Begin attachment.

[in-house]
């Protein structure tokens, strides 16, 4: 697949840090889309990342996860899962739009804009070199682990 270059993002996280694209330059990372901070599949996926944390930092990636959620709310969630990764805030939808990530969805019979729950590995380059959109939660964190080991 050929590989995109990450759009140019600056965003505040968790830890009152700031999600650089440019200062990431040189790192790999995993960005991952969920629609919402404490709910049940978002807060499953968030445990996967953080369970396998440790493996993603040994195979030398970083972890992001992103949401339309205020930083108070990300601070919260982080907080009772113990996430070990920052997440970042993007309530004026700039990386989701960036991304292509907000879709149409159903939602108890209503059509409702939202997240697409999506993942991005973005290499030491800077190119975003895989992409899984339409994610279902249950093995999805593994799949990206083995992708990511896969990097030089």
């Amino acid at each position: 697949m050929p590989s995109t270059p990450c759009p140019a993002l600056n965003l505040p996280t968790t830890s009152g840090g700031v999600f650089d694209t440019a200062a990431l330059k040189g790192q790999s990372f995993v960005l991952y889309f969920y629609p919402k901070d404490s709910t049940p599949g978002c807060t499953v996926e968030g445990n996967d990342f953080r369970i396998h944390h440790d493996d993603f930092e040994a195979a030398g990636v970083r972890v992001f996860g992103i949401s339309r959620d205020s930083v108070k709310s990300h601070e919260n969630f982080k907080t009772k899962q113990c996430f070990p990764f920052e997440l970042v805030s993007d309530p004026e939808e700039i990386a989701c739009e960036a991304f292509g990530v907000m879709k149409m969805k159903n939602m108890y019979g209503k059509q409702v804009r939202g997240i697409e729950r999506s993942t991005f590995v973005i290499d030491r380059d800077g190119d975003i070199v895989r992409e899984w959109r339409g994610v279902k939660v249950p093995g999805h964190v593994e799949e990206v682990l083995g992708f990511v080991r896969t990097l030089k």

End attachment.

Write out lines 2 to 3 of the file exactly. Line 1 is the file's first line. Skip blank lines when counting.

């Protein structure tokens, strides 16, 4: 697949840090889309990342996860899962739009804009070199682990 270059993002996280694209330059990372901070599949996926944390930092990636959620709310969630990764805030939808990530969805019979729950590995380059959109939660964190080991 050929590989995109990450759009140019600056965003505040968790830890009152700031999600650089440019200062990431040189790192790999995993960005991952969920629609919402404490709910049940978002807060499953968030445990996967953080369970396998440790493996993603040994195979030398970083972890992001992103949401339309205020930083108070990300601070919260982080907080009772113990996430070990920052997440970042993007309530004026700039990386989701960036991304292509907000879709149409159903939602108890209503059509409702939202997240697409999506993942991005973005290499030491800077190119975003895989992409899984339409994610279902249950093995999805593994799949990206083995992708990511896969990097030089």
């Amino acid at each position: 697949m050929p590989s995109t270059p990450c759009p140019a993002l600056n965003l505040p996280t968790t830890s009152g840090g700031v999600f650089d694209t440019a200062a990431l330059k040189g790192q790999s990372f995993v960005l991952y889309f969920y629609p919402k901070d404490s709910t049940p599949g978002c807060t499953v996926e968030g445990n996967d990342f953080r369970i396998h944390h440790d493996d993603f930092e040994a195979a030398g990636v970083r972890v992001f996860g992103i949401s339309r959620d205020s930083v108070k709310s990300h601070e919260n969630f982080k907080t009772k899962q113990c996430f070990p990764f920052e997440l970042v805030s993007d309530p004026e939808e700039i990386a989701c739009e960036a991304f292509g990530v907000m879709k149409m969805k159903n939602m108890y019979g209503k059509q409702v804009r939202g997240i697409e729950r999506s993942t991005f590995v973005i290499d030491r380059d800077g190119d975003i070199v895989r992409e899984w959109r339409g994610v279902k939660v249950p093995g999805h964190v593994e799949e990206v682990l083995g992708f990511v080991r896969t990097l030089k």